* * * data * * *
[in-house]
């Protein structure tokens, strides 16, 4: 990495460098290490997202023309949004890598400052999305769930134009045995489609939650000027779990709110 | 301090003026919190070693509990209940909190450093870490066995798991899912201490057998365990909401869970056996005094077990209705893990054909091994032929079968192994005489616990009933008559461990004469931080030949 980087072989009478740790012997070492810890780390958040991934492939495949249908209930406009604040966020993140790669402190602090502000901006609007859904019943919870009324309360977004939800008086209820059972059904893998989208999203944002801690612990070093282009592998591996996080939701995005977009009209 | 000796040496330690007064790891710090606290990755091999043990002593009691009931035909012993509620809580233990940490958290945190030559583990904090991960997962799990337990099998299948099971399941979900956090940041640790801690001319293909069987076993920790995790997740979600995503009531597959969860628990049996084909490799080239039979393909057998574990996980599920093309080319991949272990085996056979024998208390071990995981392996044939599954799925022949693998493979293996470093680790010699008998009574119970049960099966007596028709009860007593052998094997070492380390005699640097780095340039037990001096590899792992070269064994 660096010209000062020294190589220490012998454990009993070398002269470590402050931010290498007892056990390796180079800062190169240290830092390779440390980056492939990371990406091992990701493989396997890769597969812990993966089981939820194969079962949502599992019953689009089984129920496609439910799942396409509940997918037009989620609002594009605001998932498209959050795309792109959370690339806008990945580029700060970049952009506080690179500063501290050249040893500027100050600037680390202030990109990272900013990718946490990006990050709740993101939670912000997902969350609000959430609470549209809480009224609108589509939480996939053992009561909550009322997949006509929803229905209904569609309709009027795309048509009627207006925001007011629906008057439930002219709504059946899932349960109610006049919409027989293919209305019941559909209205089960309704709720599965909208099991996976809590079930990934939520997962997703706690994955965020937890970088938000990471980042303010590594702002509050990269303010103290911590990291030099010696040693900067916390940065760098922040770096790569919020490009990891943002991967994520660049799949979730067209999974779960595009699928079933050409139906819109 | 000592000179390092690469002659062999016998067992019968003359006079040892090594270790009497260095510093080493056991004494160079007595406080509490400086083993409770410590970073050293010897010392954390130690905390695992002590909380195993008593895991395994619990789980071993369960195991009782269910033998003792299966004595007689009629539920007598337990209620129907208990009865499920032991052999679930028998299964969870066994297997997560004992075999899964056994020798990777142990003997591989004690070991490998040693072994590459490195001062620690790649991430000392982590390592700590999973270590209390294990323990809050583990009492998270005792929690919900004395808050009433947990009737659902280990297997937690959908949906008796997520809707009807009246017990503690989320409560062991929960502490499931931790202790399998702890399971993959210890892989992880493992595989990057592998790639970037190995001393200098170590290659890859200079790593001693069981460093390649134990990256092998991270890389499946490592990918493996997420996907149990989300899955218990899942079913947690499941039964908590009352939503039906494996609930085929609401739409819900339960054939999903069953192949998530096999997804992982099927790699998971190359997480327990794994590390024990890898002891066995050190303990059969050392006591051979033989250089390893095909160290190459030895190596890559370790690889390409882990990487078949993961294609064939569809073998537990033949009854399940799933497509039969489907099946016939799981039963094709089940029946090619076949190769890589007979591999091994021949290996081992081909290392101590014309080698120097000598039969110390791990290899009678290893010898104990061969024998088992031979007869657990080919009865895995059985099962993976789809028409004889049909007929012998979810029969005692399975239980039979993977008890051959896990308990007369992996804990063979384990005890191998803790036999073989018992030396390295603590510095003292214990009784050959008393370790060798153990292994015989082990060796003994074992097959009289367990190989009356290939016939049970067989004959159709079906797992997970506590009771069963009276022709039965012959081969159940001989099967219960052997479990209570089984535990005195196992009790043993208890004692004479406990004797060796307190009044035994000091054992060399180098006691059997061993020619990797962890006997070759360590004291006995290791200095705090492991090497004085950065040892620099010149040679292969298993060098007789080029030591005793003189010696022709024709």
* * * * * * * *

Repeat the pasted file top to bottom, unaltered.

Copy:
[in-house]
């Protein structure tokens, strides 16, 4: 990495460098290490997202023309949004890598400052999305769930134009045995489609939650000027779990709110 | 301090003026919190070693509990209940909190450093870490066995798991899912201490057998365990909401869970056996005094077990209705893990054909091994032929079968192994005489616990009933008559461990004469931080030949 980087072989009478740790012997070492810890780390958040991934492939495949249908209930406009604040966020993140790669402190602090502000901006609007859904019943919870009324309360977004939800008086209820059972059904893998989208999203944002801690612990070093282009592998591996996080939701995005977009009209 | 000796040496330690007064790891710090606290990755091999043990002593009691009931035909012993509620809580233990940490958290945190030559583990904090991960997962799990337990099998299948099971399941979900956090940041640790801690001319293909069987076993920790995790997740979600995503009531597959969860628990049996084909490799080239039979393909057998574990996980599920093309080319991949272990085996056979024998208390071990995981392996044939599954799925022949693998493979293996470093680790010699008998009574119970049960099966007596028709009860007593052998094997070492380390005699640097780095340039037990001096590899792992070269064994 660096010209000062020294190589220490012998454990009993070398002269470590402050931010290498007892056990390796180079800062190169240290830092390779440390980056492939990371990406091992990701493989396997890769597969812990993966089981939820194969079962949502599992019953689009089984129920496609439910799942396409509940997918037009989620609002594009605001998932498209959050795309792109959370690339806008990945580029700060970049952009506080690179500063501290050249040893500027100050600037680390202030990109990272900013990718946490990006990050709740993101939670912000997902969350609000959430609470549209809480009224609108589509939480996939053992009561909550009322997949006509929803229905209904569609309709009027795309048509009627207006925001007011629906008057439930002219709504059946899932349960109610006049919409027989293919209305019941559909209205089960309704709720599965909208099991996976809590079930990934939520997962997703706690994955965020937890970088938000990471980042303010590594702002509050990269303010103290911590990291030099010696040693900067916390940065760098922040770096790569919020490009990891943002991967994520660049799949979730067209999974779960595009699928079933050409139906819109 | 000592000179390092690469002659062999016998067992019968003359006079040892090594270790009497260095510093080493056991004494160079007595406080509490400086083993409770410590970073050293010897010392954390130690905390695992002590909380195993008593895991395994619990789980071993369960195991009782269910033998003792299966004595007689009629539920007598337990209620129907208990009865499920032991052999679930028998299964969870066994297997997560004992075999899964056994020798990777142990003997591989004690070991490998040693072994590459490195001062620690790649991430000392982590390592700590999973270590209390294990323990809050583990009492998270005792929690919900004395808050009433947990009737659902280990297997937690959908949906008796997520809707009807009246017990503690989320409560062991929960502490499931931790202790399998702890399971993959210890892989992880493992595989990057592998790639970037190995001393200098170590290659890859200079790593001693069981460093390649134990990256092998991270890389499946490592990918493996997420996907149990989300899955218990899942079913947690499941039964908590009352939503039906494996609930085929609401739409819900339960054939999903069953192949998530096999997804992982099927790699998971190359997480327990794994590390024990890898002891066995050190303990059969050392006591051979033989250089390893095909160290190459030895190596890559370790690889390409882990990487078949993961294609064939569809073998537990033949009854399940799933497509039969489907099946016939799981039963094709089940029946090619076949190769890589007979591999091994021949290996081992081909290392101590014309080698120097000598039969110390791990290899009678290893010898104990061969024998088992031979007869657990080919009865895995059985099962993976789809028409004889049909007929012998979810029969005692399975239980039979993977008890051959896990308990007369992996804990063979384990005890191998803790036999073989018992030396390295603590510095003292214990009784050959008393370790060798153990292994015989082990060796003994074992097959009289367990190989009356290939016939049970067989004959159709079906797992997970506590009771069963009276022709039965012959081969159940001989099967219960052997479990209570089984535990005195196992009790043993208890004692004479406990004797060796307190009044035994000091054992060399180098006691059997061993020619990797962890006997070759360590004291006995290791200095705090492991090497004085950065040892620099010149040679292969298993060098007789080029030591005793003189010696022709024709």